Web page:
As much is rightly made of Charles Leclerc becoming the first Ferrari driver to score four successive poles since Michael Schumacher, it's worth remembering that that legendary partnership's reign eventually came to an end... as all reigns must do.
Mercedes has had a momentous run of success, its achievements quite the match of Ferrari at its peak, and who is to say that the German team and its star driver won't equal Schumacher's record in terms of titles and surpass the Italian team in terms of successive titles.
While we have grown tired of Toto Wolff's constant claims of being the underdog, in recent weeks it has had more than a hint of truth about it.
Though he dug deep and produced a sensational lap yesterday, wasn't it telling when Lewis, told the gap to Leclerc, expressed doubt that he could significantly close it.
With six races remaining it would take not only a gargantuan effort from Leclerc and Ferrari to claim the title, but a major turn-around in fortune for Mercedes and Hamilton to lose it.
Still smarting from last year's team orders, Valtteri Bottas will have to be the team player today, and possibly in all the remaining races, if Hamilton is to maintain his lead, though isn't that why the Finn was retained.
Other than starting on the medium rubber, a move which will allow him to run longer in its opening stint, Hamilton will be relying on the mother of all tows from Leclerc as the field heads through the kink that is Turn 1 and on towards Turn 2 at the start of today's race.
And then, it will be 'fingers crossed' that there is no silliness going on behind.
While all Leclerc has to do it got off the line well and get on with it, teammate Vettel will be seeking to follow up his Singapore win with another.
Though Bottas will be required to play ball in teams of aiding his teammate, there will be no such requirements of the German.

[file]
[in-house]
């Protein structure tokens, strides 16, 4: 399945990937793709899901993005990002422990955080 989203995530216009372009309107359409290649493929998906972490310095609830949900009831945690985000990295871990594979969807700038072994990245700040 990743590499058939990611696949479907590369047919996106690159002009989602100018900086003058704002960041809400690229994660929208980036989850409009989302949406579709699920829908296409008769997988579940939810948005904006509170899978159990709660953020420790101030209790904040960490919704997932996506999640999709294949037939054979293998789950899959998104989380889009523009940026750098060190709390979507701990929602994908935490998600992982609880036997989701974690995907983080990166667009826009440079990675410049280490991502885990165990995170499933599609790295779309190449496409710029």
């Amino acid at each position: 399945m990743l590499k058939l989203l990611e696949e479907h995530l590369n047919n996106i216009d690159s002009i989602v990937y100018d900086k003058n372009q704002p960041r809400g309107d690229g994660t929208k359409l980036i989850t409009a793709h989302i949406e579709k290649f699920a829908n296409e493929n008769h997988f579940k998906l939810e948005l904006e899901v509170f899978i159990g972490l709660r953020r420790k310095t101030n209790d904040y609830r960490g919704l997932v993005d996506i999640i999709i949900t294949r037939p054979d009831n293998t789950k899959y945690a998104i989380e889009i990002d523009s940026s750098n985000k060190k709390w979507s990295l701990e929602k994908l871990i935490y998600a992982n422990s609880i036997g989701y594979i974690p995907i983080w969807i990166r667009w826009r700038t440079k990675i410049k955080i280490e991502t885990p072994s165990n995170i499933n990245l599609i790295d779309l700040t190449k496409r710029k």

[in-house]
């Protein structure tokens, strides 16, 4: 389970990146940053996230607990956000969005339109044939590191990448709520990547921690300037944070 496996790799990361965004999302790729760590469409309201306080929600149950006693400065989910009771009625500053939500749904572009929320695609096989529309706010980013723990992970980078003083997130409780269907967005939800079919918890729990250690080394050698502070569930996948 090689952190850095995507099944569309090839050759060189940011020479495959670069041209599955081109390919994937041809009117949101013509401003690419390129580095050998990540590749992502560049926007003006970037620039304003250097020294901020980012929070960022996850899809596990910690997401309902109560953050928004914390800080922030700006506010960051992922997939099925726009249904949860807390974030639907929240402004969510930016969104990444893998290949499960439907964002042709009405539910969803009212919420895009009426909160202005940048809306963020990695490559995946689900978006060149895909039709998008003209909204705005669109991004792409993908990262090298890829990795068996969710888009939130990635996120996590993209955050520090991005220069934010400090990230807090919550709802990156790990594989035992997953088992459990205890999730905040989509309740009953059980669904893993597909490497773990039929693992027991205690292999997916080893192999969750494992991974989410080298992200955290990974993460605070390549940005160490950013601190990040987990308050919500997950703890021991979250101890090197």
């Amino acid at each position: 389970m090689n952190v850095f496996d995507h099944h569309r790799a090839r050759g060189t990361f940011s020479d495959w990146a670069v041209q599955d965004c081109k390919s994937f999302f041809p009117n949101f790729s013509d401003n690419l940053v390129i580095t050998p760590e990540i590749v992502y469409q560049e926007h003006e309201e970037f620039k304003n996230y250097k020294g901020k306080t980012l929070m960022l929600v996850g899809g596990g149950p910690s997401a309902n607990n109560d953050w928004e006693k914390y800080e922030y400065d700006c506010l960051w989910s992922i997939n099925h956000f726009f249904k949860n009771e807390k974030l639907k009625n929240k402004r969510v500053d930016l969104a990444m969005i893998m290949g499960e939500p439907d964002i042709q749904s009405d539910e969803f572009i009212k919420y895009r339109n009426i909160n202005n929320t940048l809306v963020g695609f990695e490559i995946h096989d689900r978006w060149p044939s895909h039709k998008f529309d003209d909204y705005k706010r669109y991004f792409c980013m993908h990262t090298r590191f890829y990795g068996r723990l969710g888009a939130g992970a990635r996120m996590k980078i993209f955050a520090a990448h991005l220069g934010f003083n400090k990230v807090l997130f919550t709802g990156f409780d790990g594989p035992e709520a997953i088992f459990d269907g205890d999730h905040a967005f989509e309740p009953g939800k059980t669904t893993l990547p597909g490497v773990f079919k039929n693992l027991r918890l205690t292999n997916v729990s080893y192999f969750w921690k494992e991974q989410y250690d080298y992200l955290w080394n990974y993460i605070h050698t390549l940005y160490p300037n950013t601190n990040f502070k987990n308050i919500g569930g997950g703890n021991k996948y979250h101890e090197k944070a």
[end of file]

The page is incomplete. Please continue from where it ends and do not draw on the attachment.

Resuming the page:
With many still questioning his Singapore win, Vettel will be keen to prove the sceptics (and himself) wrong, and what better way than to score back-to-back victories.
One couldn't help but feel for him yesterday, as every time he produced a good lap, his talented young teammate responded with another blistering lap that defied belief.
Despite the various plot twists in terms of Ferrari and Mercedes, as ever, it is the battle going on behind that will witness the real action.
While we have McLaren and Renault involved in their own duel, with Romain Grosjean adding some extra spice, courtesy of his grid penalty, Max Verstappen starts from ninth, and his efforts alone should be worth the price of admission.
And further back, all three contenders for the second Red Bull seat in 2020 have the chance to set out their stall for Mr Marko, though any early impatience or over eagerness could see them blot their copybooks once and for all.
One man who one must feel total sympathy for is Daniil Kvyat - and his many supporters. Even before arriving here the Russian knew he would be starting from the back of the grid, and since then things have literally gone from bad to worse.
Here's hoping he can give a typically spirited performance today.
As we have said so many times, races cannot be won at the first corner, but they can be lost... and also at the second corner. And that long, long run to Turn 2, as it positively invites drivers to push ever-harder, is always an accident waiting to happen.
As we know, the Mercedes pair are starting on the mediums, which will allow them to go for a longer first stint, but that will count for nothing if the Ferraris use their obvious power advantage to get away at the start. Though the Silver Arrows have superior race pace, that counts for nothing if they are stuck behind the SF90s.